If you happen to live in an area of the world where snakes are common, you may be worried that your chickens are going to end up as one’s dinner. Chickens are not exactly the most willing birds when it comes to defending themselves against predators, but snakes are sometimes a different story. Do chickens kill snakes? They certainly can, though chickens are much less interested in hunting and tracking down snakes. In fact, an unsuspecting snake may slither straight into a chicken coop before your chickens decide to attack it.
Here is what you need to know about chickens and snakes, including how to keep snakes away from your chickens, chicks, and eggs.
Do Chickens Kill Snakes?
Yes, chickens will kill snakes if they feel threatened by it. This means that if a snake is preying on a chicken’s eggs or chicks, the hen will attempt to kill the snake before the snake kills a member of the flock. Chickens kill snakes by pecking them to death. For this reason, smaller snakes rarely cross the path of the chicken, because they know that chickens will immediately see them and hunt them down if they get too close.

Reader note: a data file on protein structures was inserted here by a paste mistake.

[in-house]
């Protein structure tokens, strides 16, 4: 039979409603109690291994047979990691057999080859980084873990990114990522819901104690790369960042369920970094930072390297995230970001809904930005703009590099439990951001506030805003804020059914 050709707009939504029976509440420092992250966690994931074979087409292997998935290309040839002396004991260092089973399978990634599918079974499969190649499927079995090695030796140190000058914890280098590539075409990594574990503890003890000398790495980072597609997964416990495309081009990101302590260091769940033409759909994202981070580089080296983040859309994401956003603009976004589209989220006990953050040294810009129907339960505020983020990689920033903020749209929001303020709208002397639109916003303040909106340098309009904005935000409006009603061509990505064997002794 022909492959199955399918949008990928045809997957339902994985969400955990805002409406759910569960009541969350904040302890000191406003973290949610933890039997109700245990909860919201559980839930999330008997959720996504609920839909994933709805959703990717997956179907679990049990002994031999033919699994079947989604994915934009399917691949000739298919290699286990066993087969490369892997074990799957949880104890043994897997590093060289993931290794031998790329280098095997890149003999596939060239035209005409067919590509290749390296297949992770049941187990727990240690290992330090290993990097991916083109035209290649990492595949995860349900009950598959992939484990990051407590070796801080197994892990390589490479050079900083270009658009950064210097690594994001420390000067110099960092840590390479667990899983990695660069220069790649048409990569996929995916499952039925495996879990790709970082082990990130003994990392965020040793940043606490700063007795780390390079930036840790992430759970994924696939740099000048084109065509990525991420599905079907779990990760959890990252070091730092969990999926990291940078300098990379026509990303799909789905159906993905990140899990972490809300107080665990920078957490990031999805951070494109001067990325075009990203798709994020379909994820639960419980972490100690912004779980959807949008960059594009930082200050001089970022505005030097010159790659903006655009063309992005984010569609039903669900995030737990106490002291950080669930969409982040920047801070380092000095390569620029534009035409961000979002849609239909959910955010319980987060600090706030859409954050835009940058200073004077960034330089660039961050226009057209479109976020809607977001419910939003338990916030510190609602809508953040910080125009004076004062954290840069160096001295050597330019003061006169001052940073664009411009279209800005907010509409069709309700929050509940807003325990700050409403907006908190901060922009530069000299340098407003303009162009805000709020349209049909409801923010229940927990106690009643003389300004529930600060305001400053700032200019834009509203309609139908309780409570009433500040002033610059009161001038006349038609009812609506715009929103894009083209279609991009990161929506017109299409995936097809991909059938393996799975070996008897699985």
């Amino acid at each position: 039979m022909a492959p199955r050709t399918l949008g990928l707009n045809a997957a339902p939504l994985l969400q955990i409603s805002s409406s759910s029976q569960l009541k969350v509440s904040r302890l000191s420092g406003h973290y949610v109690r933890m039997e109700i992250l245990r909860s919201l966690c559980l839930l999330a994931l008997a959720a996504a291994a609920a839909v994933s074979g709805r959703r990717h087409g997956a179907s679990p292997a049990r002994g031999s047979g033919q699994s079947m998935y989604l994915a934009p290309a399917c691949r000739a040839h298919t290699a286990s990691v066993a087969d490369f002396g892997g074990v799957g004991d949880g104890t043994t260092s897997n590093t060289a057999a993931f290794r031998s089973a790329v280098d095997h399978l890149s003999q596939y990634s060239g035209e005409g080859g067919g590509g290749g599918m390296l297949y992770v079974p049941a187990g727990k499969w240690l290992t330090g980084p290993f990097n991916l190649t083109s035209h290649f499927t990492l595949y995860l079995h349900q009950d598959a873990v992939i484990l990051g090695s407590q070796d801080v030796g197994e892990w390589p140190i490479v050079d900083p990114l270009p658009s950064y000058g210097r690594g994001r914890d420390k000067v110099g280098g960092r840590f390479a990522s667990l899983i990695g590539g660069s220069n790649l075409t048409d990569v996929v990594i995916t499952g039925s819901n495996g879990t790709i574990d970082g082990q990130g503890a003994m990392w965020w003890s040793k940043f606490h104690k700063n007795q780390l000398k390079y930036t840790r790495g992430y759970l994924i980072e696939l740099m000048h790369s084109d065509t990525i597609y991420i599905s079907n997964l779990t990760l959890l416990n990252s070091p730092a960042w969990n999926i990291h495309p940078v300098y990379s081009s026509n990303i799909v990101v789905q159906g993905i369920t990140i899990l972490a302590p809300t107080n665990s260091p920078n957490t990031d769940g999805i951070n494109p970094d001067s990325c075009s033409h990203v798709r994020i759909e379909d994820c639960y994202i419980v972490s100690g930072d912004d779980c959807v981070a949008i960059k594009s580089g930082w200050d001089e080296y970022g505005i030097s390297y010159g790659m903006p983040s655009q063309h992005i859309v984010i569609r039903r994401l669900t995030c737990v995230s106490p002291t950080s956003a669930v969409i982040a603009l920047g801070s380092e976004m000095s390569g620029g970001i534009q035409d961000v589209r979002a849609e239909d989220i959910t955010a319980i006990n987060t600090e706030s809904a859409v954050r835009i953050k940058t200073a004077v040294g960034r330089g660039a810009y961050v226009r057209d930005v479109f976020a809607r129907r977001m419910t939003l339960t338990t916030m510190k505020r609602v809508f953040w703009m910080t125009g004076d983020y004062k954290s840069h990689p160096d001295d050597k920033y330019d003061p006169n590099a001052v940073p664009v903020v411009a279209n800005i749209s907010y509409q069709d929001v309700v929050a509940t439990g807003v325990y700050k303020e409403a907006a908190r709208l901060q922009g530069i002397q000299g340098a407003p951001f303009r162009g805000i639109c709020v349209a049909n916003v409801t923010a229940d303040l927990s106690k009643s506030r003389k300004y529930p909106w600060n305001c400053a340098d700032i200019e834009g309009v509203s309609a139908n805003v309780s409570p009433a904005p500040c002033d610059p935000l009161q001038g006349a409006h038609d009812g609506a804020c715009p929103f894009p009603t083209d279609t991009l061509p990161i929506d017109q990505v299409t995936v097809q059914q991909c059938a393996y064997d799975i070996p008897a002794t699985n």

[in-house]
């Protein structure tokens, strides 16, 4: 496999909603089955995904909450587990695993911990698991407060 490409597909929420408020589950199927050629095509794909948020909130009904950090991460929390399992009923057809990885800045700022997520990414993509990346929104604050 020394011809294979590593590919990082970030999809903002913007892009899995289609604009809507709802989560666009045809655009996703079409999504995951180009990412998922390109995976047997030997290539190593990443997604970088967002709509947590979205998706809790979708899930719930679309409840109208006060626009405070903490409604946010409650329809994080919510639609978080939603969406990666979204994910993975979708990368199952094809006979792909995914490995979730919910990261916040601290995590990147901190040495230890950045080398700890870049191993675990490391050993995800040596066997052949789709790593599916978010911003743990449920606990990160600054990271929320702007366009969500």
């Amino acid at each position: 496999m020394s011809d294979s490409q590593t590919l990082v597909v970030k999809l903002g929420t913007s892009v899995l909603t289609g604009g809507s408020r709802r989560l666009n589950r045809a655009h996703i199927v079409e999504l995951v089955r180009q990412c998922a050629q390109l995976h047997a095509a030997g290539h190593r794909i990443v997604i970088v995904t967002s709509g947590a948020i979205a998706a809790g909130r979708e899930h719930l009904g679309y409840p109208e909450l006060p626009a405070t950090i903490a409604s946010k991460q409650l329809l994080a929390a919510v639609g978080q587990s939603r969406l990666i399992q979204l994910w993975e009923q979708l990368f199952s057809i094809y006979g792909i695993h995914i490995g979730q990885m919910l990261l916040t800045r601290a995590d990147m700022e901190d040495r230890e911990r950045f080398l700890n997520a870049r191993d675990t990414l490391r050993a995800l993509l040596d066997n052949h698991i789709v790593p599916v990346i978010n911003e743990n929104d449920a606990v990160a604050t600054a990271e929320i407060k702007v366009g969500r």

Larger snakes that dwarf your hens or rooster are going to be much more bold, because these snakes are fully aware of their size and power. In this case, your chickens may be unable to inflict enough damage to kill a large snake.
Do Roosters Kill Snakes?
More than hens, roosters are extremely aggressive towards snakes of any size. Should something as threatening as a snake come near the flock, the rooster will not hesitate to attack. They are often more than capable of fiercely attacking and maiming even the deadliest of serpents. But what about venomous snakes? Even these lethal predators will find it challenging to pin down a rooster long enough to hurt him. Roosters have evolved throughout the centuries to be agile and quick. Should a snake attack a rooster, the bird will bob, weave, and dart into for rapid pecks that leave the snake reeling.
Once the snake is weak enough, your rooster will probably assert his dominance by scarfing the snake down. Yet, much like other members of the flock, a rooster will not prowl around in search of snakes.
Are Chickens Afraid of Snakes?
Chickens can be timid creatures. When something unfamiliar intrudes, they may run away rather than investigate. Snakes are one of those predators that will receive a mixed reaction. Roosters will get defensive, but there are some chickens who will be more afraid of the snake than the serpent is of them. For instance, if your flock is aware that a snake is inside the coop, they may be more hesitant to go inside. If you find that your hens are not laying eggs and acting frightened of the coop, it could be that a snake is in there, stealing their eggs in the middle of the night.